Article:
Fixed Annuity Riders
Keep in mind that riders are optional and come with an additional cost.
They allow you to pass assets to beneficiaries while potentially avoiding the time-consuming and costly probate process. Death benefits may be used to:
- Continue payments to a designated beneficiary
- Pay for the owner’s final costs (such as a funeral, burial, or estate planning)
- Benefit a charity or organization that has been named as a beneficiary
Most annuities also provide a standard death benefit — often your annuity’s full account value.
Some annuities offer optional death benefits that let you lock in the highest amount (annually or monthly) or a set rate of interest (typically 3% to 5%) even if you die when performance is down.
Living benefit riders provide guaranteed lifetime income for you (and your spouse, when elected) that:
- Can include guaranteed increases or “roll-ups” for your future income
- Offer consistent lifetime payouts that are based on the age when you begin taking income
You can choose to stop and restart the payments or you might be able to make extra money from your annuity.
Even if the payments reduce the annuity’s value to zero at some point, you’ll continue to get payments for the rest of your life. If you die while receiving payments, your survivors may get some or all of the money left in your annuity.
Fixed Annuity Terminology
- Account Value: The amount of money in the annuity. Simpler term: Account balance, Related term: Contract value
- Annuity: A financial product that can offer protected lifetime income and even potentially grow your money.
- Death Benefit: A benefit that pays your beneficiary the remaining account balance or income should you pass away. Simpler term: Beneficiary benefit; Related terms: Legacy benefit, Benefit to your heirs, Legacy, Legacy protection benefit, and Family protection.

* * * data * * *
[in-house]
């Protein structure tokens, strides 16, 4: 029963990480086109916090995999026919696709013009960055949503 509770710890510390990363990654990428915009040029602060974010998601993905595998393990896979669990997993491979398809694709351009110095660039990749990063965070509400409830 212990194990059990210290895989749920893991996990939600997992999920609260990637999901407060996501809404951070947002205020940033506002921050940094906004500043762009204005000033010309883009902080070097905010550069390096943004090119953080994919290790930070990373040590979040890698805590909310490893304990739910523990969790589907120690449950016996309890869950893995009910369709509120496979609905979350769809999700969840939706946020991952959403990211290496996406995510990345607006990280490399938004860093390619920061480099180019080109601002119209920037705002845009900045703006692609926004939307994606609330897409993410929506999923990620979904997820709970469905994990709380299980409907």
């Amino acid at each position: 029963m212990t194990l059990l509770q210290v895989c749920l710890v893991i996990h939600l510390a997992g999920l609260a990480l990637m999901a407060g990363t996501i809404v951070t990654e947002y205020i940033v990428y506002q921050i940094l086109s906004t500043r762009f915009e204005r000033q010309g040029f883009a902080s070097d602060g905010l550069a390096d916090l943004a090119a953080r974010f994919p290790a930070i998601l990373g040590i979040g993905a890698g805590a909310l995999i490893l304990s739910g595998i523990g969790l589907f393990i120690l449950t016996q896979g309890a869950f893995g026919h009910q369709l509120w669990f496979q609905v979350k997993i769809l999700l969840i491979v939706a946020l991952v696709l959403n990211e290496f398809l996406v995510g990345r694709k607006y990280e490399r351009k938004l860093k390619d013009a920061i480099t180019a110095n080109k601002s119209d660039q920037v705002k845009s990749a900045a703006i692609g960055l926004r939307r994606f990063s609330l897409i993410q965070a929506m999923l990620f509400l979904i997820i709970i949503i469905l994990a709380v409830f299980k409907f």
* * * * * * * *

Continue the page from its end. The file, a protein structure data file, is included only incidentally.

- Fixed Annuity An annuity that delivers 100% protection from market downturns with the potential for earned interest. Note that for a deferred fixed annuity, there is the benefit of a guaranteed interest rate, in addition to downside protection and the potential for earned interest.
- Annuitization is a one-time process of taking your annuity account and turning it into regular payments that will last for the rest of your life. The annuitized payments continue, regardless of how long you live, even if the total payments exceed the original account value.
Yes. Insurance companies as a whole have a long history of stability, even thru our nation’s most difficult economic times. Fixed annuities are backed by the full faith and credit of the issuing insurance company so it is important to consider the financial strength of an annuity company when purchasing a fixed annuity.
A “CD Type Annuity” is a type of fixed annuity that guarantees a specified interest rate for a set number of years. They are also often referred to as a Multi Year Guaranteed Annuity.
When you purchase an annuity contract you are committing to leave your money there for the duration of your annuity (usually 2 to 10 years). However, most fixed annuities allow taking free withdrawals of interest earned or up to 10% free withdrawals annually (varies by annuity company and contract)
A 5 year fixed annuity is an annuity contract with a five year surrender charge schedule (CDSC). When you purchase a 5 year fixed annuity the interest rate is locked in for the initial 5 year contract period and you agree to keep the annuity for the 5 year contract term.